5 challenges you must face when transitioning to a paperless real estate office

Convincing agents to adopt new technology is only the first hurdle

Buried in paper image via Shutterstock.Buried in paper image via Shutterstock.

This post by , real estate broker/owner at Broadpoint Properties in San Diego County, Calif., was originally published on ActiveRain.

Here’s some interesting real estate trivia for you: The median age of Realtors reached 57 in 2013, the oldest on record. Interestingly, the 111th Congress, which took office in 2009, is the oldest in the nation’s history, with an average age of 57 in the House and 63 in the Senate. So, Realtors are now as old as congressmen, I guess.

The National Association of Realtors attributes this increase in the average age of Realtors to professionals staying in the market longer and putting off retirement. If that were the case, then it would stand to reason that many real estate professionals began their careers in the precomputer days when home searches were conducted via MLS books that were thicker then the Yellow Pages.

So many changes have come to the industry since the days of MLS books, and it is frequently challenging for agents to embrace some of the technological advancements that come about so fast and furious. Should you tweet? Should you use Instagram? Should you incorporate video into your marketing strategy? Should you scan or use a fax? The list of decisions and options goes on and on.

Transitioning to a paperless office

As an independent broker, in 2011 my brokerage began an 18-month conversion from a paper-filled office to a paperless one, and it was not without its challenges. Convincing agents in our brokerage to adapt to new technology was only one piece of this challenge. But, there were many more things to consider when making the transition.

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  1. Online security. Once we decided to go paperless, we then needed to be certain that our data was backed up at a few off-site locations. What if the building burned down? What if the off-site server went kaput? While highly unlikely that these things would happen, we felt the need to develop a plan to address that possibility. Thank goodness for cloud-based technology, which resolved this problem very efficiently.
  2. Storage of paper files. In evaluating our options, we were excited about the prospect of not having to store boxes and boxes of paper files. At the time we embraced the paperless world, we had more than 200 file boxes in storage. Upon evaluating state laws with regard to file retention, we then developed an “exit strategy” for destruction of existing paper files, and I’m pleased to report that in one more year, we will be able to give up our storage space for good. (Of course, another option would be to hire someone to scan all of your paper files, but for us it was more cost effective to wait it out.)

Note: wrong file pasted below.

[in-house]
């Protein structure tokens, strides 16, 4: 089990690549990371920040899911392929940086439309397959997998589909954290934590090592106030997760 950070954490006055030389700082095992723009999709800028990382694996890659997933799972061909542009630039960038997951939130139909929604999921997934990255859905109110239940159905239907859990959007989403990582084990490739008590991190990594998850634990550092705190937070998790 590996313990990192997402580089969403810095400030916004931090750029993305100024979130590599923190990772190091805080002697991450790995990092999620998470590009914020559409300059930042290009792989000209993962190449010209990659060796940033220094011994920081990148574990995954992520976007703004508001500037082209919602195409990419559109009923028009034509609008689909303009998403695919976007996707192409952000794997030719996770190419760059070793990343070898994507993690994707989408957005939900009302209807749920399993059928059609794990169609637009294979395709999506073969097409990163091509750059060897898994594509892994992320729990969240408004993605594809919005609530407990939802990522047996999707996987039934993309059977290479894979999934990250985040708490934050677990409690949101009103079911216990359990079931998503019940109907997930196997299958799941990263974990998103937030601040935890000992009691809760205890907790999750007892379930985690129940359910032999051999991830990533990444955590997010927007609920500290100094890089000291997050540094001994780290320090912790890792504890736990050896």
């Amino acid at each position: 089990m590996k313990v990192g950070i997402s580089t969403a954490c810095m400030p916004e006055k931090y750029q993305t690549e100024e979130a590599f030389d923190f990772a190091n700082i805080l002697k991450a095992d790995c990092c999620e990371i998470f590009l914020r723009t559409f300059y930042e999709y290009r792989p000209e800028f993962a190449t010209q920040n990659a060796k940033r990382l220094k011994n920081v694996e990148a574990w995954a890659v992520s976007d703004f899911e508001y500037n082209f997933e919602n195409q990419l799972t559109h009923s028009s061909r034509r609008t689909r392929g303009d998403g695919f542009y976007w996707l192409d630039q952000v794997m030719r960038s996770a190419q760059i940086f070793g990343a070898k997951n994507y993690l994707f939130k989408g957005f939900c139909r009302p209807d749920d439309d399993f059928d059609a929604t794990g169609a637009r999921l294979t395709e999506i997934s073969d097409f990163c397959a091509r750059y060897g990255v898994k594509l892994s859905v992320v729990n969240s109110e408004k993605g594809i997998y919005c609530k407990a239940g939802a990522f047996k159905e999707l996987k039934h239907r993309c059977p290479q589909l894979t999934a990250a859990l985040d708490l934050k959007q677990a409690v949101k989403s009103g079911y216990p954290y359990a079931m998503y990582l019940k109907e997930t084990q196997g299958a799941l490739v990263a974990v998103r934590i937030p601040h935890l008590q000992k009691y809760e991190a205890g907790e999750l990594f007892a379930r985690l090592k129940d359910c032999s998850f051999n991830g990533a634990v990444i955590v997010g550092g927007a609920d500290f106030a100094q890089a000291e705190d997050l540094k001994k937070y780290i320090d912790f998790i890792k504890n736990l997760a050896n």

3. Office printers. We had to make important decisions about whether office copiers were actually needed any longer. Now that the brokerage is paperless, should we have a copier available to our agents? We decided that having a copier was necessary, because even though we decided to avoid paper, that doesn’t mean we should force our ways on the client.
  4. Agents and clients. Another consideration was whether our less tech-savvy agents or clients would be willing to embrace a paperless transaction. The truth is that not every homebuyer or home seller has a computer, and not everyone is comfortable signing an important official document through an electronic signature platform. We are a client-centered brokerage, and we planned to retain electronic copies for our records, yet we would provide our clients with original documentation — if that’s what they wanted.
  5. Paperless platforms. Given the fact that not all agents are tech-savvy, we needed to make a decision as to whether we would require our agents to embrace our new platform, which could include uploading their own paperwork. In our evaluation, we found that some platforms are agent-centered, and brokerages provide each agent with their own login. Other platforms are brokerage-centered, and office staff can do the uploading while providing the agent with viewing and downloading capabilities. We opted for the latter option. Our philosophy is that any time an agent spends uploading paperwork is time spent away from lead generation activities. Since we are vested in seeing our agents close as many transactions as possible, it stands to reason that it would be best for administrative staff to complete the time-consuming tasks that might detract from lead generation.

There are lots of things to consider when transitioning to a paperless environment. And, even though not every agent will easily embrace the new technology, the benefits of running a paperless office have far outweighed the challenges of the transition.

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